Alien: Isolation The Digital Series is a welcome addition to the Alien franchise, and although it isn’t perfect, I wouldn’t be surprised if it opens the door for more miniseries like it. Some of the animation is lacking and the story feels a little rushed, but the extra-terrestrial menace and moments of tension and fear are some of the best the series has seen in quite a while.
For those of you wondering what Alien: Isolation The Digital Series is, allow me to explain: It’s a collection of cinematics and bits of gameplay from the 2014 video game Alien: Isolation combined with newly added scenes that allow people who don’t play video games (or suck at stealth based video games, like me!) to experience a canon part of the Alien lore without having to play it. Instead of watching a playthrough that’s over eight hours long, you can “binge” all seven episodes of the miniseries within an hour and a half.
The story follows Amanda Ripley, the daughter of Sigourney Weaver’s Ellen Ripley, 15 years after the original film. Amanda is approached by the Weyland-Yutani Corporation, told that the black box from the USCSS Nostromo (the ship that the first movie takes place on) was found, and offered the chance to join a group that’s heading to the space station that found it, which could possibly give Amanda answers or closure regarding her mother’s disappearance. Unsurprisingly, things go wrong, forcing Amanda to fight to survival against a Xenomorph just like the one that her mother barely managed to defeat, murderous androids, and a small time-frame for escape.
Alien: Isolation The Digital Series manages to capture an amount tension and unease that’s (at times) fairly close to Ridley Scott’s classic by using a similar setting and allowing the audience to view it through a first-person perspective. The tight corridors, malfunctioning lighting, and great sound effects all harken back to the Nostromo, but it all feels fresh thanks to the “camera” switching back and forth between more the traditional shots that you’d see on a TV series or movie, and the first-person gameplay. Watching a Xenomorph searching for someone is always scary, but it’s even scarier when seen through the eyes of the person it’s looking for.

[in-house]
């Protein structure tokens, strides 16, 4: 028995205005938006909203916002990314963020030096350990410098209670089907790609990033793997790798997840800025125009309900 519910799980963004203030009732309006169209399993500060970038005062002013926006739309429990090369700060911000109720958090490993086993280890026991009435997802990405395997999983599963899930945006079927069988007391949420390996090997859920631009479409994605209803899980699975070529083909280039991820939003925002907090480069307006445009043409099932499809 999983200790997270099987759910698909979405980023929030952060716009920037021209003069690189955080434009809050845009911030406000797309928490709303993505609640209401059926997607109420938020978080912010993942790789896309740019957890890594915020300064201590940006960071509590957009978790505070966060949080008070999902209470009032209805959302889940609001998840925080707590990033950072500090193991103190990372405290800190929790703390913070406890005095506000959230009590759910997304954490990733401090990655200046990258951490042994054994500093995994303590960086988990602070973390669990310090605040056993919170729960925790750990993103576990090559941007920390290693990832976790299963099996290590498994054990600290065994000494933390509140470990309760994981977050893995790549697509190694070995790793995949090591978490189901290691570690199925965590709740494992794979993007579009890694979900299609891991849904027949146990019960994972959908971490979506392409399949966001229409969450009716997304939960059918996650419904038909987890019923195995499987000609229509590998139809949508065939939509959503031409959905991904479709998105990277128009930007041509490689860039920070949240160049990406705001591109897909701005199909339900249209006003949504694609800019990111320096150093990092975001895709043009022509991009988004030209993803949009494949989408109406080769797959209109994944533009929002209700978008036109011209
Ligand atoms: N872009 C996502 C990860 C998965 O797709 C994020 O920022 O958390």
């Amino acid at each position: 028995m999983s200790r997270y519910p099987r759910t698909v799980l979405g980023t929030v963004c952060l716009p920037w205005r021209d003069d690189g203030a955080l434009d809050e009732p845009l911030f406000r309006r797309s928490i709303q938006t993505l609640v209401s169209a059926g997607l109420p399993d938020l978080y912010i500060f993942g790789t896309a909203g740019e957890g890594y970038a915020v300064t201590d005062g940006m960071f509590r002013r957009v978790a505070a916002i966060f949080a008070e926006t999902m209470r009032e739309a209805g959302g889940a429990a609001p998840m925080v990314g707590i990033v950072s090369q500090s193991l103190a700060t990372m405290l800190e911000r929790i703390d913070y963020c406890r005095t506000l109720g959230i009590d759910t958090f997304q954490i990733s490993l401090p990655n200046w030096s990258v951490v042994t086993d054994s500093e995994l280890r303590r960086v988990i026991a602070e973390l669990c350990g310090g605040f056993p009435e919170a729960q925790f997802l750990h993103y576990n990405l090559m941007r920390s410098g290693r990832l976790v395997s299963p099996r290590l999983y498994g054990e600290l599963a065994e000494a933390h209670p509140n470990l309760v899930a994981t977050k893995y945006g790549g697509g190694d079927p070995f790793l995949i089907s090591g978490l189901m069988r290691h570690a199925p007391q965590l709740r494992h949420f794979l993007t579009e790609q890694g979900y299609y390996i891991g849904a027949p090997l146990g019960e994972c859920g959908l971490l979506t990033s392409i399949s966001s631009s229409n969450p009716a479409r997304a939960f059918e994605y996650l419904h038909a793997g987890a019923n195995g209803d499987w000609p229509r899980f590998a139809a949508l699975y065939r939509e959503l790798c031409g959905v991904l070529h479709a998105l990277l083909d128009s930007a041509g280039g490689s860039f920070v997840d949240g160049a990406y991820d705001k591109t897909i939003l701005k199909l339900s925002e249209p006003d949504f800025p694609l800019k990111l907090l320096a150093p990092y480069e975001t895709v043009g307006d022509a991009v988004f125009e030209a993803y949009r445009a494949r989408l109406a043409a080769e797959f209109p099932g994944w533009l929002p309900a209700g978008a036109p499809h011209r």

Speaking of the Xenomorph, oh man it is still terrifying. H.R. Giger’s creation is a truly ingenious monster, as it’s able to instill fear no matter the medium. Almost every time it appeared in Alien: Isolation The Digital Series, I was on the edge of my seat. There’s even one particular sequence involving the alien that echoes the first death in the original film, but it’s almost scarier thanks to the new perspective it’s seen from this time.
However, as I said earlier, Alien: Isolation The Digital Series isn’t perfect. It’s short runtime made it hard to really care about anyone other than Amanda, and the newer scenes that were added have some pretty weak, sloppy animation. They’re not completely terrible (aside from the characters’ mouths), but the dip in quality is jarring when going back and forth between them and the scenes from the video game, and that game is almost five years old now. I wish we could’ve seen even more of the first-person aspect instead, but if a few extra scenes with relatively poor animation are necessary to get more video games made into a something like Alien: Isolation The Digital Series, I’ll gladly accept them.
Alien: Isolation The Digital Series is a must-see for fans of the Alien films, and one of my favorite new shows this year so far. It’s a fantastic concept (I sincerely hope we get more horror survival games like Outlast or Amnesia made into a series like this) that’s genuinely frightening, and if that wasn’t enough, it’s available to watch right now, for free.